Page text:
Monday, December 03, 2007

 

The Limits of Transparency

Search Committee Chair: The job starts next semester. Can you do that?

Candidate: No problem! Rarin' to go! Woo-hoo!

(skip ahead)

Department Chair: The job starts next semester. Are you okay with that?

Candidate: Great! Can't wait! Let's go!

(skip ahead)

Dean: The job starts next semester. Are you okay with that?

Candidate: You betcha! Ayup! All systems go!

(skip ahead)

VP: The job starts next semester. You're sure you're okay with that?

Candidate: Abso-freakin'-lutely! Bring it on!

(skip ahead)

VP: You're the one. Here are the details of the offer. Do you accept?

Candidate: I don't know. I can't start next semester.

Sigh...


Comments:
I am so glad you wrote this. I'm completely lost trying to figure out when to tell the department that's interviewing me there's a chance my husband will get into grad school and I couldn't take a job right away. I'm interviewing because I'm very interested in the position and I haven't told them about my husband because it's a big "what it" that may never materialize.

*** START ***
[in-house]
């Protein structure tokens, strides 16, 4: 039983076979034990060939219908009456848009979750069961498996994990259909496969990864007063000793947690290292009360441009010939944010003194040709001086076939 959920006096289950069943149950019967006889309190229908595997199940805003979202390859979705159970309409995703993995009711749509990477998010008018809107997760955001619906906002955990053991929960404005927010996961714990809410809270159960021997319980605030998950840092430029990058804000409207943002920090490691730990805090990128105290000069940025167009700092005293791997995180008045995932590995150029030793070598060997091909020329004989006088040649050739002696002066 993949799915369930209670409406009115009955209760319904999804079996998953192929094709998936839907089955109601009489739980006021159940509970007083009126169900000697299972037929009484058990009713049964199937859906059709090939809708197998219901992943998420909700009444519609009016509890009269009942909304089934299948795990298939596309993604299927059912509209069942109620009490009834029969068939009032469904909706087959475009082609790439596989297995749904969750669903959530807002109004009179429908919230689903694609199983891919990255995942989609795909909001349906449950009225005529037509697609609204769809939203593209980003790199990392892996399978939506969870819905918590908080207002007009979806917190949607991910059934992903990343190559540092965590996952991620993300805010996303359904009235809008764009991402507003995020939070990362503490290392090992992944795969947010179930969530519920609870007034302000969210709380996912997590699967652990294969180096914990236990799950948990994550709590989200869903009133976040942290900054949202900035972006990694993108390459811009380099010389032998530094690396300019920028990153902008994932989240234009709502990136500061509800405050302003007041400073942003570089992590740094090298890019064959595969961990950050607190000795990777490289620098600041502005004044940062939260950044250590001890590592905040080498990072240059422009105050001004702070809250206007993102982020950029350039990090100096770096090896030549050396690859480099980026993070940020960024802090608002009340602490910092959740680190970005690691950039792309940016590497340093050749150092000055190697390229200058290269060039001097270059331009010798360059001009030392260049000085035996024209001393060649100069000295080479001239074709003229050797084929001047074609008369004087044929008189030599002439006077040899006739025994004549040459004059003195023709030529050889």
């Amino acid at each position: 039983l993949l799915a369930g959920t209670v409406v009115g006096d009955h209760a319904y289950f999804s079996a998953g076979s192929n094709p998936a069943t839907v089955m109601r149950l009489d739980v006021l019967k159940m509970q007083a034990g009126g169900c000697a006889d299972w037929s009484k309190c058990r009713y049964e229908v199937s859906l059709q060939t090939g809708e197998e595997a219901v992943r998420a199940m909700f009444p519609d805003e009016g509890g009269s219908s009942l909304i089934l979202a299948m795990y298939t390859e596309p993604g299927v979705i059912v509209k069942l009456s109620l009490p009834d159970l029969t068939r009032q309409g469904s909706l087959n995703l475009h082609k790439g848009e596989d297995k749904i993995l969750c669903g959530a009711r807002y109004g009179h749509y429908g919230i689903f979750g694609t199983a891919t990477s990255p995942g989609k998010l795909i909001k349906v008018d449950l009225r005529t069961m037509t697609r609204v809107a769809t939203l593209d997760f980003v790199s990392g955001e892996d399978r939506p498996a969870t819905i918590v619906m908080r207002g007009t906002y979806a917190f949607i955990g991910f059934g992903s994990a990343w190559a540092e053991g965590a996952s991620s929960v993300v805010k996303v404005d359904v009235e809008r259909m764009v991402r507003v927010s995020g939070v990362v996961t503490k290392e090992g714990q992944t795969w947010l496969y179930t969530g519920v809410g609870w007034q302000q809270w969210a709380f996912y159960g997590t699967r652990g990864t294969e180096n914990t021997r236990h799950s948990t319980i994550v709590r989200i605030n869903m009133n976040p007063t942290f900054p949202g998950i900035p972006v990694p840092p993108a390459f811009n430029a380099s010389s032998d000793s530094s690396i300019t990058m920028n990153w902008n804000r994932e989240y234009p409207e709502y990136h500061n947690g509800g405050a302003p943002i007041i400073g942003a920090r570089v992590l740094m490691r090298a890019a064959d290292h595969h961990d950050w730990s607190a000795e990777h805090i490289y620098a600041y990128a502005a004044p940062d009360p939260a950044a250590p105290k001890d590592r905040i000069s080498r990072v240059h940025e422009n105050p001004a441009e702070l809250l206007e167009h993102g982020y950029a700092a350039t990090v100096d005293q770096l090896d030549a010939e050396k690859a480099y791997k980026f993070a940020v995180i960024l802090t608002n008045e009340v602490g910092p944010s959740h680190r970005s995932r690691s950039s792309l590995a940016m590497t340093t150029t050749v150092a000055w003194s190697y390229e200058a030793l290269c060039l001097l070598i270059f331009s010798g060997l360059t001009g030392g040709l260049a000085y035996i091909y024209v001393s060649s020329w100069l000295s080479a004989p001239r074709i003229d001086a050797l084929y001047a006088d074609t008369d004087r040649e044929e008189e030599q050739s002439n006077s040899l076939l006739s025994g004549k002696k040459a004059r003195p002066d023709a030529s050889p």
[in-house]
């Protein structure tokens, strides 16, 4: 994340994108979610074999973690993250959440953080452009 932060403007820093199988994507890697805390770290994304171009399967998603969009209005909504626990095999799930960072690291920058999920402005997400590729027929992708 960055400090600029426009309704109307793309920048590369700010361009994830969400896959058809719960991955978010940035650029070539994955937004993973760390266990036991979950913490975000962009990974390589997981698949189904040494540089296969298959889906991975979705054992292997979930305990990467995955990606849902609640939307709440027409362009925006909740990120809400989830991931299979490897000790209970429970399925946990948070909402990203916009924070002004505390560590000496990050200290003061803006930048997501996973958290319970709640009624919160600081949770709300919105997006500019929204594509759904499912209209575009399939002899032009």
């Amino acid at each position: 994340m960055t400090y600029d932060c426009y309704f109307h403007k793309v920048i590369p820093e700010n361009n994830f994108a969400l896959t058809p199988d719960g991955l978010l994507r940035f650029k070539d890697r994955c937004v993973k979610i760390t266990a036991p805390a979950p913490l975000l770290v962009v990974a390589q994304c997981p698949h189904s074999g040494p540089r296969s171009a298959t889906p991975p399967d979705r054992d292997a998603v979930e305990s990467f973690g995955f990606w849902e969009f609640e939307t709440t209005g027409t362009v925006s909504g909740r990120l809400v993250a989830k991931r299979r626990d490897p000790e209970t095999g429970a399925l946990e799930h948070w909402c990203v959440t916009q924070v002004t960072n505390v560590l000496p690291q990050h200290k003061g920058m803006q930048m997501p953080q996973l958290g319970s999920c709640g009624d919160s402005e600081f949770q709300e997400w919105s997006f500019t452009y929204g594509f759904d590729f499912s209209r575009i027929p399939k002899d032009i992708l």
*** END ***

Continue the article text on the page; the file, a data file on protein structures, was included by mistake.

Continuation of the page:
That said, no one has asked me "are you ready to start next semester". I gather from this that the first time this happens, I own up to the negative possibility....? because almost everyone else has told me to wait until I've got the offer.
 
Search Committee Chair: The job starts next semester. Can you do that?
Candidate: No problem! Rarin' to go! Woo-hoo! (skip ahead)

Department Chair: The job starts next semester. Are you okay with that?
Candidate: Great! Can't wait! Let's go! (skip ahead)

Dean: The job starts next semester. Are you okay with that?
Candidate: You betcha! Ayup! All systems go! (skip ahead)

VP: The job starts next semester. You're sure you're okay with that?
Candidate: Abso-freakin'-lutely! Bring it on! (skip ahead)

VP: You're the one. Here are the details of the offer. Do you accept?
Candidate: Yes! Yes! Yes!
VP: Sorry, we've cancelled the search.

Sigh.
 
I'm far more familiar with annonymous' scenario than Dean Dad's.

That said, every time I've been made an offer, I've reminded the institution making the offer that I will NOT take myself off of the job market UNTIL I sign the contract. I've been in a situation when I've received the offer, but the contract never comes because the search gets cancelled.

Fool me once and all of that...